By Lethbridge Herald on February 25, 2021.
Trying to take on three police officers at the same time didn’t turn out well for a 43-year-old Lethbridge man.
Daniel Edward Collier was a passenger in a motor vehicle that was stopped by police last month, after police noticed the vehicle had a burned out taillight and licence plate light.
The officer recognized Collier and knew he was wanted on outstanding warrants, and he suspected Collier would not be co-operative so he called for backup.
After two other officers arrived, they convinced him to exit the vehicle, and while it appeared he would co-operate while they attempted to put handcuffs on him, he became upset and started yelling and kicking at the officers.
The kicking escalated to fighting, and after failing to get Collier to comply, despite striking him numerous times, an officer finally stunned him with a knee to the head.
Collier pleaded guilty Wednesday in Lethbridge provincial court to three counts of assaulting a peace officer, and was sentenced to 90 days in jail.
Lethbridge lawyer Tracy Hembroff told court her client was high on methamphetamine at the time, and between the drugs and knee to the head, has little recollection of the incident.
Crown Prosecutor Clayton Giles noted Collier, who appeared in court by CCTV from the Lethbridge Correctional Centre, has a long criminal record, which includes convictions for assaulting peace officers.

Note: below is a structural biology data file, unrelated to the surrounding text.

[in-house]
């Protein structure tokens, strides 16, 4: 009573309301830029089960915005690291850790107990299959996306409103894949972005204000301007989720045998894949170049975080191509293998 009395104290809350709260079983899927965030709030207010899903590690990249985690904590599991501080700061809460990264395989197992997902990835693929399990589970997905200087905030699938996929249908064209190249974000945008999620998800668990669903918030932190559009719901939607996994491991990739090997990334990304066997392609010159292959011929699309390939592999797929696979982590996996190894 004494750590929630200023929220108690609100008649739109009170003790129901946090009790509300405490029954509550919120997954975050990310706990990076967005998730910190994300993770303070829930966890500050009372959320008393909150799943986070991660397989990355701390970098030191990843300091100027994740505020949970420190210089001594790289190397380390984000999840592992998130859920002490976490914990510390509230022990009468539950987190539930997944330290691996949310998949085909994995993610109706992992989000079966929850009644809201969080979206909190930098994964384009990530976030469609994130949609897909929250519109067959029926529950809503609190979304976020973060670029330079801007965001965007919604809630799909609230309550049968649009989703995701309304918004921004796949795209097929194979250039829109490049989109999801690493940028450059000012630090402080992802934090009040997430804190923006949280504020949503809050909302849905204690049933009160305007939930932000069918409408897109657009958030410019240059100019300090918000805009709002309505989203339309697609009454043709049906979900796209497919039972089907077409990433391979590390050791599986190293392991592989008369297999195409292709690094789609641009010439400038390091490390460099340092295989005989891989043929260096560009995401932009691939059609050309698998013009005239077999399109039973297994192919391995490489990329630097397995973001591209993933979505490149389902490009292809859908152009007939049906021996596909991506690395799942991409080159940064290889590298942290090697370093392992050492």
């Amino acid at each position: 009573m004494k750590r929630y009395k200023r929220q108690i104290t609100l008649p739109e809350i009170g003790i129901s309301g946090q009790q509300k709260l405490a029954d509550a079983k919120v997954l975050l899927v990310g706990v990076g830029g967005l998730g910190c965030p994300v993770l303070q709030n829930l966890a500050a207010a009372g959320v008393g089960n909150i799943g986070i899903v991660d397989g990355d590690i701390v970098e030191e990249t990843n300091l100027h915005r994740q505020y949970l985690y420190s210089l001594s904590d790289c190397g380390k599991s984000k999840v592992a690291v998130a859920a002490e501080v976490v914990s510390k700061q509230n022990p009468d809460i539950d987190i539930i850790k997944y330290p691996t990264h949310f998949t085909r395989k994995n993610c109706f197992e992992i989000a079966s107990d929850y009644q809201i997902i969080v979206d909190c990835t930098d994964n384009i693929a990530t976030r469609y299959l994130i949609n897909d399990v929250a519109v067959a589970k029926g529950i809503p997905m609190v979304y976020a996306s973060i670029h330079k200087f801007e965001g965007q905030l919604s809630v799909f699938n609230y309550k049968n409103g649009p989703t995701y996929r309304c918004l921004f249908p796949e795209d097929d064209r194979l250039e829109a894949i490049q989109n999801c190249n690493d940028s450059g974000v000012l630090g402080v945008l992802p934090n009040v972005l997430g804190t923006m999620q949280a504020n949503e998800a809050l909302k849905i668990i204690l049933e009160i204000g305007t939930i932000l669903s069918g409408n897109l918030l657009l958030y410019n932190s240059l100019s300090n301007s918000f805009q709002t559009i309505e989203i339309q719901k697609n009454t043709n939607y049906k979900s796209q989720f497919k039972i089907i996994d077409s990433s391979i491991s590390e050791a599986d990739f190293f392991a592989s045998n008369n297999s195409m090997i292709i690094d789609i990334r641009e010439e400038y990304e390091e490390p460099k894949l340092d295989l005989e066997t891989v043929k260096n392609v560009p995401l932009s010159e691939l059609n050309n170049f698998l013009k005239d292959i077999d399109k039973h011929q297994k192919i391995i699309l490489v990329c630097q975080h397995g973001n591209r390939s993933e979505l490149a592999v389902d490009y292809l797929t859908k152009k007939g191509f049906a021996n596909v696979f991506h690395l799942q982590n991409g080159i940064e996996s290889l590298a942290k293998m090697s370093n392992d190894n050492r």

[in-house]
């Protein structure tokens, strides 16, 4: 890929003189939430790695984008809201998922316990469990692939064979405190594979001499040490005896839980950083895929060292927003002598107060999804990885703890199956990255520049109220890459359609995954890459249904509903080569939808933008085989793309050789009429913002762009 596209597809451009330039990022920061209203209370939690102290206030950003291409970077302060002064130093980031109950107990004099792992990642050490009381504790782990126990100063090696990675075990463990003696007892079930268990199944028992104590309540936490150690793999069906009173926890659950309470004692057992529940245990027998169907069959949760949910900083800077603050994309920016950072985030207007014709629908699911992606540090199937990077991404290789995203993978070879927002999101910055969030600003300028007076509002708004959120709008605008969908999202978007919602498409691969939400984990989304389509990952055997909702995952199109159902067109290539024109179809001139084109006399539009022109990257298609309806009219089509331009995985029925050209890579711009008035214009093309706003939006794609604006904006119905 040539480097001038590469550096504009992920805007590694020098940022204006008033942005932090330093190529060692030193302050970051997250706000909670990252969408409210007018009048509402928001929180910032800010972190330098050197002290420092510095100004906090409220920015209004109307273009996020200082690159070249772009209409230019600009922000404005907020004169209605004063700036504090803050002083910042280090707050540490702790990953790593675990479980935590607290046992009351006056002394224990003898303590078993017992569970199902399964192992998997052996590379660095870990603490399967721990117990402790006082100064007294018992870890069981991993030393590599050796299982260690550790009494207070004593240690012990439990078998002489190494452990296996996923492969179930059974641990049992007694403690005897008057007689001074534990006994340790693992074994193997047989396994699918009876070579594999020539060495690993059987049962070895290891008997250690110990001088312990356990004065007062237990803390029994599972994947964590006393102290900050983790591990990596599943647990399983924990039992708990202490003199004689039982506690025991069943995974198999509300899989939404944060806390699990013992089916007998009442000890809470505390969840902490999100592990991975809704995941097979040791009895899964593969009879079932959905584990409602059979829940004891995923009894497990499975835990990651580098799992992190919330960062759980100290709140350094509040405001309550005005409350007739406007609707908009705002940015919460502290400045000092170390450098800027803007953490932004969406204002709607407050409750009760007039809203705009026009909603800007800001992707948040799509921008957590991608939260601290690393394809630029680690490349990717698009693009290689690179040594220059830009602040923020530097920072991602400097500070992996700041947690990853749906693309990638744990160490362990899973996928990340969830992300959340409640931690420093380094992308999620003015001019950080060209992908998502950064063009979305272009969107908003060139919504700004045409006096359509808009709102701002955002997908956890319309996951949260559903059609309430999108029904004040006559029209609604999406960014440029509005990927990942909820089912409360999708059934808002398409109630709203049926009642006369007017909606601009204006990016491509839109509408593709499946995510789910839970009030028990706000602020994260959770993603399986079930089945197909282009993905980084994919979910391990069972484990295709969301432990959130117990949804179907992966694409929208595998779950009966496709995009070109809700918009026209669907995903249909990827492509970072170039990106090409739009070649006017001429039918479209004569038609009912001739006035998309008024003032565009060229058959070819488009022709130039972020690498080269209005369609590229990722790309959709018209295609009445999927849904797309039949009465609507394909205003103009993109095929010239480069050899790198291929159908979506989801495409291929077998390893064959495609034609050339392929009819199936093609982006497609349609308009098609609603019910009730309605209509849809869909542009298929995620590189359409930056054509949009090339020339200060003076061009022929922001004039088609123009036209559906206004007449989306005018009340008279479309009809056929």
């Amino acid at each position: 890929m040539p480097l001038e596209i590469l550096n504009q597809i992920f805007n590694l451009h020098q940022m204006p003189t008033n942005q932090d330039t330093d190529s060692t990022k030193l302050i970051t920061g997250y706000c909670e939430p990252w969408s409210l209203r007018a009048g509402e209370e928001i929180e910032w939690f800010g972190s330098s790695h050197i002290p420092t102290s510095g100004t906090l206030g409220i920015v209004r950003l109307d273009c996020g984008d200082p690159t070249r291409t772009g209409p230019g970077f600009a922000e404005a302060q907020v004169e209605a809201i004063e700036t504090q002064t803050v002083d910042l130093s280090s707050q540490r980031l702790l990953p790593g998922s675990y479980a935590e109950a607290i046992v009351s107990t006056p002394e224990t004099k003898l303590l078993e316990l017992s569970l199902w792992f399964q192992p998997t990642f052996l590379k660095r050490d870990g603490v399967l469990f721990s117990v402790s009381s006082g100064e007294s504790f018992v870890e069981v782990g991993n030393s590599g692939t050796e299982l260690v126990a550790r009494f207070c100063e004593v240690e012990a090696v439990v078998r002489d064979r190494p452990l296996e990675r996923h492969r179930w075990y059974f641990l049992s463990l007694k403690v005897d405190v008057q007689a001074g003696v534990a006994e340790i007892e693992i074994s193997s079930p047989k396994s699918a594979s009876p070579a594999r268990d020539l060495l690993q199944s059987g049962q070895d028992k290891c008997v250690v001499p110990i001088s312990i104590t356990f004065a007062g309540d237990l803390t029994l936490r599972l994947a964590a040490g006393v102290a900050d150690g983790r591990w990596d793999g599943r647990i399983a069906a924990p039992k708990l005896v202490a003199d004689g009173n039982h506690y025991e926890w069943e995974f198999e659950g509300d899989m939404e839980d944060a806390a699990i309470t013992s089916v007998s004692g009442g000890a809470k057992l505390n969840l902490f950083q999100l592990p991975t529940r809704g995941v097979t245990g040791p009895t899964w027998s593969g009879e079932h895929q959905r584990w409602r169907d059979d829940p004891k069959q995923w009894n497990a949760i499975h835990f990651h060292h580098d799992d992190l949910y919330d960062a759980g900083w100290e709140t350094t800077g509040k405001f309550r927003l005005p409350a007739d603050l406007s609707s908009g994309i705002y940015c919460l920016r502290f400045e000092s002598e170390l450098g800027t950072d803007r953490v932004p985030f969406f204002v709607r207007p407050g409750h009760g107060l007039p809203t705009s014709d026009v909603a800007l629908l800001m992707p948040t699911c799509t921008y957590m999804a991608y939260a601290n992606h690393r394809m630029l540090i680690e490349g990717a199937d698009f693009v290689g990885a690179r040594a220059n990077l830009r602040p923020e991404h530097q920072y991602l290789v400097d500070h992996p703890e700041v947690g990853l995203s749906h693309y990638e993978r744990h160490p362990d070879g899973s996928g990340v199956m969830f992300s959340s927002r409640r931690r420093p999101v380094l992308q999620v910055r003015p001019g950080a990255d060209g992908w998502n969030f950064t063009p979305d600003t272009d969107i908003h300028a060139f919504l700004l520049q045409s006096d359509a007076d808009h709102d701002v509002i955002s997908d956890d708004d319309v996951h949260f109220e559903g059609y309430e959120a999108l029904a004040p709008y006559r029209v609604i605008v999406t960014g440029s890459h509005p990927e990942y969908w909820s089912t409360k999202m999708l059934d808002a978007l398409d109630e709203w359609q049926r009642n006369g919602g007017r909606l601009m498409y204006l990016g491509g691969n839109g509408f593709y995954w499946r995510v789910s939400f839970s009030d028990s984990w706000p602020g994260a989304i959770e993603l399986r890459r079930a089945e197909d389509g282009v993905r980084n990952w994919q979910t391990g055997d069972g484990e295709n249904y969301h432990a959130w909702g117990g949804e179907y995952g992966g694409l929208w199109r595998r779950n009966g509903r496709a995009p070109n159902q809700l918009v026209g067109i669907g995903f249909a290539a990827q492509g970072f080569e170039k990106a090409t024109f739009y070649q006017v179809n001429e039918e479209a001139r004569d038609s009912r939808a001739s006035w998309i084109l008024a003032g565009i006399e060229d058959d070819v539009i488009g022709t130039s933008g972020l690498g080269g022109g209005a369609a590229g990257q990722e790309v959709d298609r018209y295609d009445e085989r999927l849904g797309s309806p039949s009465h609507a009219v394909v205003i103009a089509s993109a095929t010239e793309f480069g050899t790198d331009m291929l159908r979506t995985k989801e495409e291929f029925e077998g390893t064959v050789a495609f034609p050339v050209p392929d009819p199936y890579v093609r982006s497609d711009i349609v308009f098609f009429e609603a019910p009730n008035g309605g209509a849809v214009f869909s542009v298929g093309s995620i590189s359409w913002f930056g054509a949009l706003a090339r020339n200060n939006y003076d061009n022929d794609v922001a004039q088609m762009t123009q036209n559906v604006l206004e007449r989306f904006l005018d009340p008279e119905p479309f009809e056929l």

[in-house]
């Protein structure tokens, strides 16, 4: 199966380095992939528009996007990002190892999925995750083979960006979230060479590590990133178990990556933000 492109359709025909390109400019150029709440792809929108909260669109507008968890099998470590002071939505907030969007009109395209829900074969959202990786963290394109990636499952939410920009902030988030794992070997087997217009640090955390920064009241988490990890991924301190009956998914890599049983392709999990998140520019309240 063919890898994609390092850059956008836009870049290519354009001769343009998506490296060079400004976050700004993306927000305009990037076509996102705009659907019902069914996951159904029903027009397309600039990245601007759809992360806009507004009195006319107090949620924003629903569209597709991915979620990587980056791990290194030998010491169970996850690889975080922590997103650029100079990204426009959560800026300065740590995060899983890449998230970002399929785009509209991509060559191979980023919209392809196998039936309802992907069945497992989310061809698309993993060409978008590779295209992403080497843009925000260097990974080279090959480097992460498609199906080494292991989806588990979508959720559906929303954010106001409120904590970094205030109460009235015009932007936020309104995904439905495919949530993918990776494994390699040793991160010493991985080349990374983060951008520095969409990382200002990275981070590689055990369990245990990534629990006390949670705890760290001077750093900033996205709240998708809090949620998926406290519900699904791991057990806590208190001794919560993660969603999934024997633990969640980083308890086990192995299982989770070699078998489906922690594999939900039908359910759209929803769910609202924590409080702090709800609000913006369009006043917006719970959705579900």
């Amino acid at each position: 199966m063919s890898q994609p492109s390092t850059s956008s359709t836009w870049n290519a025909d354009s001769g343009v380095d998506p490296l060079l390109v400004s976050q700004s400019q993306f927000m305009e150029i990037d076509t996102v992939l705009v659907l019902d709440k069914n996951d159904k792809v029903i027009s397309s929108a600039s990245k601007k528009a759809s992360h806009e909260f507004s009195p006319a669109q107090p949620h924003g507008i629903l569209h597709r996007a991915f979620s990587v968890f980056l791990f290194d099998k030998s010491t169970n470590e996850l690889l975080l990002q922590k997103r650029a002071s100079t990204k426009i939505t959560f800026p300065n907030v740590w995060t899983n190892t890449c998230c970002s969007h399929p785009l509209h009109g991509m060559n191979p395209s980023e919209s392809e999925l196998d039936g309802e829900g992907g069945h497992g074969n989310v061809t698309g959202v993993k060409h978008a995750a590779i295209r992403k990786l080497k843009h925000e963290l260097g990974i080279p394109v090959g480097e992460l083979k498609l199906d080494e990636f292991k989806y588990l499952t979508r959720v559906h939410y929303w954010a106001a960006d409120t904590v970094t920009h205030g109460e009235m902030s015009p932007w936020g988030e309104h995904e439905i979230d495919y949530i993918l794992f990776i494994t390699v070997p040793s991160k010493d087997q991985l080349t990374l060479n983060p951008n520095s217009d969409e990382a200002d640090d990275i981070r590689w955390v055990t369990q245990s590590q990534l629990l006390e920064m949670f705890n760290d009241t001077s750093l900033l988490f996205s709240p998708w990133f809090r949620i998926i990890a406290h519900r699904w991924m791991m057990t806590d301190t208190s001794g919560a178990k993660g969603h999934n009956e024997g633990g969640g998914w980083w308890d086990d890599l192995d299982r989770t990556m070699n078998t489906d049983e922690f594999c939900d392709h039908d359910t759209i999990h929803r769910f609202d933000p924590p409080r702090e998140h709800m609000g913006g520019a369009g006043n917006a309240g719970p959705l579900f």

“He needs to stop fighting with police,” Giles said.
“All I can do is say I’m sorry,” Collier said, adding he plans to get treatment for his addiction after he is released from jail.
“I’ve had enough of this life for myself.”
The judge also urged Collier to get help, and told him she doesn’t want to read his obituary.
Although sentenced to 90 days in jail, Collier was given credit for 26 days spent in pre-trial custody, leaving a sentence of 64 days. He was also levied a victims’ surcharge of $100.
Additional charges of resisting a peace officer, possession of a weapon for a dangerous purpose, carrying a concealed weapon, and identity fraud to avoid arrest, were withdrawn.
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